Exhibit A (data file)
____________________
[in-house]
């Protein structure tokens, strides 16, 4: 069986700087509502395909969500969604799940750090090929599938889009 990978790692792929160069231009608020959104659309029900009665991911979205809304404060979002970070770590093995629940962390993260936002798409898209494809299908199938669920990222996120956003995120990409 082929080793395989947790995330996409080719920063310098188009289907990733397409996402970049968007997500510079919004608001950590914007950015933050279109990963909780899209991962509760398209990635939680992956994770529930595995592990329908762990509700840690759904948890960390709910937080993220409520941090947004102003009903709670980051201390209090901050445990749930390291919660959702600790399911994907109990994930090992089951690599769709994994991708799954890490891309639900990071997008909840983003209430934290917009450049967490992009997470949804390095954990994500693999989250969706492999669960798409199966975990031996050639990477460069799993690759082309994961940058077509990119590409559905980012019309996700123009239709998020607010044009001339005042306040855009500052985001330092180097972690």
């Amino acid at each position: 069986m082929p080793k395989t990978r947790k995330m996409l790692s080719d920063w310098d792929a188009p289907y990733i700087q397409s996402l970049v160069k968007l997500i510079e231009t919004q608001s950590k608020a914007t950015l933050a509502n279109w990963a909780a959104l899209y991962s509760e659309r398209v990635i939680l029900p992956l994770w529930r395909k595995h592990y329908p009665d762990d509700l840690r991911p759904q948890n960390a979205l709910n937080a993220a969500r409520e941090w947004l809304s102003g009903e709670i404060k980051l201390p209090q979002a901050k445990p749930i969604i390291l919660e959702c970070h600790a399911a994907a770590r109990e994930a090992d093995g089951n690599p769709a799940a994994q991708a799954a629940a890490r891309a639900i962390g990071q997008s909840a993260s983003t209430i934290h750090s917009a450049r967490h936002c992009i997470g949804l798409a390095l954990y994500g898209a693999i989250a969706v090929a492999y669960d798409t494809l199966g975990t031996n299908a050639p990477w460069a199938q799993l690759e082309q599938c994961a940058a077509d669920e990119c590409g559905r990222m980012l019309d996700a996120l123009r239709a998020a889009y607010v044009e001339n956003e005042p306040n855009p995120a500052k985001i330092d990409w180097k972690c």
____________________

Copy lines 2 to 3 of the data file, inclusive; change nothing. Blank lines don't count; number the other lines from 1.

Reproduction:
């Protein structure tokens, strides 16, 4: 069986700087509502395909969500969604799940750090090929599938889009 990978790692792929160069231009608020959104659309029900009665991911979205809304404060979002970070770590093995629940962390993260936002798409898209494809299908199938669920990222996120956003995120990409 082929080793395989947790995330996409080719920063310098188009289907990733397409996402970049968007997500510079919004608001950590914007950015933050279109990963909780899209991962509760398209990635939680992956994770529930595995592990329908762990509700840690759904948890960390709910937080993220409520941090947004102003009903709670980051201390209090901050445990749930390291919660959702600790399911994907109990994930090992089951690599769709994994991708799954890490891309639900990071997008909840983003209430934290917009450049967490992009997470949804390095954990994500693999989250969706492999669960798409199966975990031996050639990477460069799993690759082309994961940058077509990119590409559905980012019309996700123009239709998020607010044009001339005042306040855009500052985001330092180097972690």
């Amino acid at each position: 069986m082929p080793k395989t990978r947790k995330m996409l790692s080719d920063w310098d792929a188009p289907y990733i700087q397409s996402l970049v160069k968007l997500i510079e231009t919004q608001s950590k608020a914007t950015l933050a509502n279109w990963a909780a959104l899209y991962s509760e659309r398209v990635i939680l029900p992956l994770w529930r395909k595995h592990y329908p009665d762990d509700l840690r991911p759904q948890n960390a979205l709910n937080a993220a969500r409520e941090w947004l809304s102003g009903e709670i404060k980051l201390p209090q979002a901050k445990p749930i969604i390291l919660e959702c970070h600790a399911a994907a770590r109990e994930a090992d093995g089951n690599p769709a799940a994994q991708a799954a629940a890490r891309a639900i962390g990071q997008s909840a993260s983003t209430i934290h750090s917009a450049r967490h936002c992009i997470g949804l798409a390095l954990y994500g898209a693999i989250a969706v090929a492999y669960d798409t494809l199966g975990t031996n299908a050639p990477w460069a199938q799993l690759e082309q599938c994961a940058a077509d669920e990119c590409g559905r990222m980012l019309d996700a996120l123009r239709a998020a889009y607010v044009e001339n956003e005042p306040n855009p995120a500052k985001i330092d990409w180097k972690c």